Zoom Video Communications Inc. has settled a privacy lawsuit for $85 million over the violation of user privacy rights and hacking, Reuters reported.
The case alleges that the teleconferencing software program was sharing personal data with various social media platforms, including Facebook and LinkedIn, and was allowing “Zoombombing,” where hackers would disrupt meetings by sharing pornographic images and racial slurs.
A preliminary settlement, which still requires approval from a judge, was filed on Saturday.
The company, based in San Jose, Calif., denied any wrongdoing in the case.
Zoom said in a statement to The Hill, "The privacy and security of our users are top priorities for Zoom, and we take seriously the trust our users place in us," a Zoom spokesperson said in a statement. "We are proud of the advancements we have made to our platform, and look forward to continuing to innovate with privacy and security at the forefront."
As part of the settlement, Zoom agreed to update its security measures, inducing to alert its users when meeting hosts use a third-party app. It will also conduct better training for employees on privacy and data handling, Reuters reported.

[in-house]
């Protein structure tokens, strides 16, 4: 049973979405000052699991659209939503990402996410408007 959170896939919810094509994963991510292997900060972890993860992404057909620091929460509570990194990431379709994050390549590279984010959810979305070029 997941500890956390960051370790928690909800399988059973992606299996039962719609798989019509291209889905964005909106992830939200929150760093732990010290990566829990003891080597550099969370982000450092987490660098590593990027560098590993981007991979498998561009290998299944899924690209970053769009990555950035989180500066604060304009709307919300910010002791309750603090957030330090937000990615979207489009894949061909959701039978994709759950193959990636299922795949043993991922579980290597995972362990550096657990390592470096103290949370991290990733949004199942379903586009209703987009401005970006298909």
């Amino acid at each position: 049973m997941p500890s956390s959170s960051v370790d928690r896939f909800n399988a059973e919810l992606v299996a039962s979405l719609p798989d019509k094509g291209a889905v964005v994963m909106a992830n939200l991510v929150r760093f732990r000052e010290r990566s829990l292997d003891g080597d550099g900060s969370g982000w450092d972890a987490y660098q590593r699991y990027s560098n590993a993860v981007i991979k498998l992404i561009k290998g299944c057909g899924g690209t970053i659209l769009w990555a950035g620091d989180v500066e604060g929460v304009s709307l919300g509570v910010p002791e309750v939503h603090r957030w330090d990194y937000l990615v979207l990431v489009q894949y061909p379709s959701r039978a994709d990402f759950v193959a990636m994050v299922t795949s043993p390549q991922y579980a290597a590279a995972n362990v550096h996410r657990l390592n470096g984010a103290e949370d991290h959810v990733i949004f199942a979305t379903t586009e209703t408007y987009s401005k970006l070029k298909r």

Zoom membership has grown exponentially during the COVID-19 pandemic, as a growing number of employees were forced to work from home.
Zoom subscribers who are part of the lawsuit will be eligible to receive refunds on their subscriptions, Reuters noted. In addition to the $85 million settlement, attorneys are also seeking more than $21 million in legal fees. Zoom had collected about $1.3 billion in Zoom meeting subscriptions from members of the lawsuit, Reuters reported.